Prayong Doklamyai, a coordinator of P-move, told the Bangkok Post yesterday (April 16) that his group disagrees with the resolution dated April 11 that applies to state land in Chon Buri, Rayong and Chachoengsao provinces as it unfairly discriminates against poorer local people who want to use the land to make a living.
“As a result, we want the government to revoke the resolution,” he said.
“We’ll discuss this matter next week. We plan to rally in front of Government House on April 25 to express our opposition to the government's decision,” he added.
“It’s unfair. If those foreign investors can lease the land for up to 99 years, why can’t we?”
P-move includes many members of the now-defunct Assembly of the Poor. They include the Anti-Pak Moon Dam Network, the Four-Region Slums Network, the Northern Farmers Federation, the Northeastern Land Reform Network, the Southern Farmers Federation and the Bantad Mountain Range Land Reform Network.
He said the government has lacked sincerity in attempting to fairly allocate land to the poor by moving slowly in drafting laws related to land management and reform, including the Land Bank and Community Land laws.
Worse, the government approved the land rental extension to 99 years, a policy change that will affect about 10 million people who are in need of land, he said.
The Cabinet’s resolution was made in a bid to promote the eastern special economic development zone to draw international investment linking the country more closely to the Asean community and beyond.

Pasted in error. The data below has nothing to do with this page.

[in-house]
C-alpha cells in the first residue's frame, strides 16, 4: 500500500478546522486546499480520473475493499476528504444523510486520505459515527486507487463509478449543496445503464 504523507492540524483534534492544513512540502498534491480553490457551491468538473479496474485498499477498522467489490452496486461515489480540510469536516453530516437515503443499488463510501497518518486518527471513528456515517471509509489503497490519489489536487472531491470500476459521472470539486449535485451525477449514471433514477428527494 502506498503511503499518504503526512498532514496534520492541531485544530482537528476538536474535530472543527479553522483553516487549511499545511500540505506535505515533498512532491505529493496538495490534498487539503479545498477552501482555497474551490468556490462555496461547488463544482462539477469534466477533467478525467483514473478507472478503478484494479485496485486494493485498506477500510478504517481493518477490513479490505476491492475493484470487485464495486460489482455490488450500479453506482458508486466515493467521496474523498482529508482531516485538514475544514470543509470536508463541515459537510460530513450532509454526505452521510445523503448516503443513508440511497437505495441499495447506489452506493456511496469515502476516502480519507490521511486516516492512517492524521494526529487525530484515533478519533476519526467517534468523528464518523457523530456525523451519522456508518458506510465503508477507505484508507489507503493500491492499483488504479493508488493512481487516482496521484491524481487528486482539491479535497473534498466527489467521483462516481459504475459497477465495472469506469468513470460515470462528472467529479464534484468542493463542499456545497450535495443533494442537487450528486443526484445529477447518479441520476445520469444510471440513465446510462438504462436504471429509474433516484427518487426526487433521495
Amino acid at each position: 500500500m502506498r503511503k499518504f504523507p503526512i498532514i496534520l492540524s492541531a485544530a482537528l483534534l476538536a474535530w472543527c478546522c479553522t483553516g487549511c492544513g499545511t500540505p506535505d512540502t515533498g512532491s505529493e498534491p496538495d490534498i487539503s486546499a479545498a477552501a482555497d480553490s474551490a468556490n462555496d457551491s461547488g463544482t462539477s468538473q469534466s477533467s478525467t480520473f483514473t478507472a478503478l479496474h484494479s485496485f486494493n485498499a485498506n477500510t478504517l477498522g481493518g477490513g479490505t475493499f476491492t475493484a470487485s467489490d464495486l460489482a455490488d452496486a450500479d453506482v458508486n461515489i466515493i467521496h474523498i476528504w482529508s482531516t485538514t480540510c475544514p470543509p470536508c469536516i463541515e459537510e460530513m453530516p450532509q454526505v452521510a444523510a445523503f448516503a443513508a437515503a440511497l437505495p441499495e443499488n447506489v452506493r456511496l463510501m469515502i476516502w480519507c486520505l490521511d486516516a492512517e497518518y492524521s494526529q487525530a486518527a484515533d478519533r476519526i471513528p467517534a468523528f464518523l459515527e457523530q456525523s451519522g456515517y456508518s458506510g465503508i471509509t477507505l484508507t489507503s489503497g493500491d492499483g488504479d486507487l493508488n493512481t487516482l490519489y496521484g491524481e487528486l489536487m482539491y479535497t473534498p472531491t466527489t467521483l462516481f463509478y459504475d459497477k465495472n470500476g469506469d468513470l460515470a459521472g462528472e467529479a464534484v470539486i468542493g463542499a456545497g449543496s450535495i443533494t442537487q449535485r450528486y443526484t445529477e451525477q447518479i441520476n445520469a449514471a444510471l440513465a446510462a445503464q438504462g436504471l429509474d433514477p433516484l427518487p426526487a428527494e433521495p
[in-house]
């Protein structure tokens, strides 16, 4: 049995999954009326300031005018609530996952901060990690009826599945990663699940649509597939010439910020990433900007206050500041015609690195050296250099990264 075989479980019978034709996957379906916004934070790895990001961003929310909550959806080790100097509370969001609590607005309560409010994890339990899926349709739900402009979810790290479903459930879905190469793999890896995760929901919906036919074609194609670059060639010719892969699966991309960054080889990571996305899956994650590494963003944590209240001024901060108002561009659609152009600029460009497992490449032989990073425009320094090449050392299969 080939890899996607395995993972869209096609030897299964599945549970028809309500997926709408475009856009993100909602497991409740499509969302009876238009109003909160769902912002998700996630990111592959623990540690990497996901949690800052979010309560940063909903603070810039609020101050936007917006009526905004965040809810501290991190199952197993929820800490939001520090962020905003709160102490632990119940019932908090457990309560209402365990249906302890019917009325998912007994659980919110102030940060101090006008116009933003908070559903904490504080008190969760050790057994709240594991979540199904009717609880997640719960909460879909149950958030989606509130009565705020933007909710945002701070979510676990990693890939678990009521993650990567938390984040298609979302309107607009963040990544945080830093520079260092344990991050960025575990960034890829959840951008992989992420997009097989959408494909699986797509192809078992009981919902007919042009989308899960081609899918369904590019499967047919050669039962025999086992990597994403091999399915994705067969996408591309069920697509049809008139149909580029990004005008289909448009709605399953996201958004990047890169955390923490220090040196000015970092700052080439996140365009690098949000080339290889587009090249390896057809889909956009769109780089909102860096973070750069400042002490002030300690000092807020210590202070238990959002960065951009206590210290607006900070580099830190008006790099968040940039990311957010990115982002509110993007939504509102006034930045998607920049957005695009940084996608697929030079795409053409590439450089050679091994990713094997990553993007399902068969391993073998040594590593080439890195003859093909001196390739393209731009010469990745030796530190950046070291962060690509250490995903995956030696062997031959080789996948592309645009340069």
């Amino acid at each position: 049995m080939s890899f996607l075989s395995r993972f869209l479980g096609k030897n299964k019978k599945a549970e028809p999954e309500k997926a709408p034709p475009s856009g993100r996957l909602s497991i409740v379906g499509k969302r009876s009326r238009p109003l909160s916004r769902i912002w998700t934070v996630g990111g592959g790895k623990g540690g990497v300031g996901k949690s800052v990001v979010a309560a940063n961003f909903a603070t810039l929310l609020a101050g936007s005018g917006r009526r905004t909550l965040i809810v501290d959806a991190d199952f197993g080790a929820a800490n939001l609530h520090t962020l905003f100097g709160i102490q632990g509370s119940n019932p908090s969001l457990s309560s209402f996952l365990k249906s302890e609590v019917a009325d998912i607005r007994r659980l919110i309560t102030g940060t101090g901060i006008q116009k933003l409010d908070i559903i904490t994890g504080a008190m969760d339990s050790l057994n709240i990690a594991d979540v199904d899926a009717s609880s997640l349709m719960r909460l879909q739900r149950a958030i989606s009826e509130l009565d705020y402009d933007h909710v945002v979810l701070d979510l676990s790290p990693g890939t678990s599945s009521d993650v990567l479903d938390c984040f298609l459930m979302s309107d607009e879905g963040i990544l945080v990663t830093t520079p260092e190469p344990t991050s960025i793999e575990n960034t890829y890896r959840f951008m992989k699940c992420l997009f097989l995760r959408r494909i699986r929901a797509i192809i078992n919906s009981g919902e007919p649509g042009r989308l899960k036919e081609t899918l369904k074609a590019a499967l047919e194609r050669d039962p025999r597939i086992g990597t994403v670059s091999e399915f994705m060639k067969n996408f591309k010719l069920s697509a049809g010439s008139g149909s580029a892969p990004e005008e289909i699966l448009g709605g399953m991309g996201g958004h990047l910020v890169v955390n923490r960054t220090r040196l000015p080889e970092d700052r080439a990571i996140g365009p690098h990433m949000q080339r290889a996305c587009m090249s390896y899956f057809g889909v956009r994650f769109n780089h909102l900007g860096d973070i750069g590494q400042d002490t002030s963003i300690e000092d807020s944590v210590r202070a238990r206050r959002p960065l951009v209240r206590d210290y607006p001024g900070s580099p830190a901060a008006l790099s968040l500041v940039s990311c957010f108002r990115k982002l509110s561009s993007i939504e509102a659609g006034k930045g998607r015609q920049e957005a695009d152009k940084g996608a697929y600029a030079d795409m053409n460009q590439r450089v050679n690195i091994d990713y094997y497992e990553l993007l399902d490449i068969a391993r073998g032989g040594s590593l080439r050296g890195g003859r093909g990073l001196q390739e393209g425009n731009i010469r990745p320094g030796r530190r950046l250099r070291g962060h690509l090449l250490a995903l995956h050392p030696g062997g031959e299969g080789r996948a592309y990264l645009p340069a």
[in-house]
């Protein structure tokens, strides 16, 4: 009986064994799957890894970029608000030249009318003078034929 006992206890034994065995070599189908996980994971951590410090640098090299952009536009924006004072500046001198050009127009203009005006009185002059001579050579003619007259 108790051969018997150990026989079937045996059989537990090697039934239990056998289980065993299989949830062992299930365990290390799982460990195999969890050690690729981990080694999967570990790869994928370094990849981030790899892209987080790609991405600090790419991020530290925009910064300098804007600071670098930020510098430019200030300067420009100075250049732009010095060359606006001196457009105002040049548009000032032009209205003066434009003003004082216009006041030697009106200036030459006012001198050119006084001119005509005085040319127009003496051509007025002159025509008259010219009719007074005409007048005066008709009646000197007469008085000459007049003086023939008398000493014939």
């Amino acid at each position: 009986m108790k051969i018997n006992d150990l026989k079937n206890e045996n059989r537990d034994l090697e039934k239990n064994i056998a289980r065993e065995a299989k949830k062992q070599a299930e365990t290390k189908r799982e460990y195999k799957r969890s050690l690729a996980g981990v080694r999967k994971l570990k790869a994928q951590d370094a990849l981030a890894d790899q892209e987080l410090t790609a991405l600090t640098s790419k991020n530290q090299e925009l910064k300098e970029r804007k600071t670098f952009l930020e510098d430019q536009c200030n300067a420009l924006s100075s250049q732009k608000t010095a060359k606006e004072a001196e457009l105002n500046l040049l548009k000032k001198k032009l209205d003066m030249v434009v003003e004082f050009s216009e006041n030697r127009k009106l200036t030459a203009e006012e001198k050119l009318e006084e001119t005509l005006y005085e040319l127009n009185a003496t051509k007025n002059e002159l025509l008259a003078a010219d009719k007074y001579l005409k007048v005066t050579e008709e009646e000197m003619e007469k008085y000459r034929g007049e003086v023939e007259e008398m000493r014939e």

According to the plan, the government will improve U-Tapao airport in Rayong by linking it with Don Mueang airport in Bangkok and Suvarnabhumi airport in Samut Prakan, together with a high-speed train project and a highway extension. Extending the land-rental period is one of the government’s options for drawing more foreign investment.
Decharat Sukkumnoed, a lecturer of the Faculty of Economics at Kasetsart University, said he also disagreed with the resolution.
Mr Decharat said at least two generations of Thais stand to lose from the move as they will be unable to use the land, while foreign investors will reap great profits in the long run as businesses usually take 10 years to recoup their investment costs.
Somnuck Jongmeewasin, an independent researcher, said the government needs at least 630,000 rai of land for the eastern special economic development zone, which means many locals will suffer.
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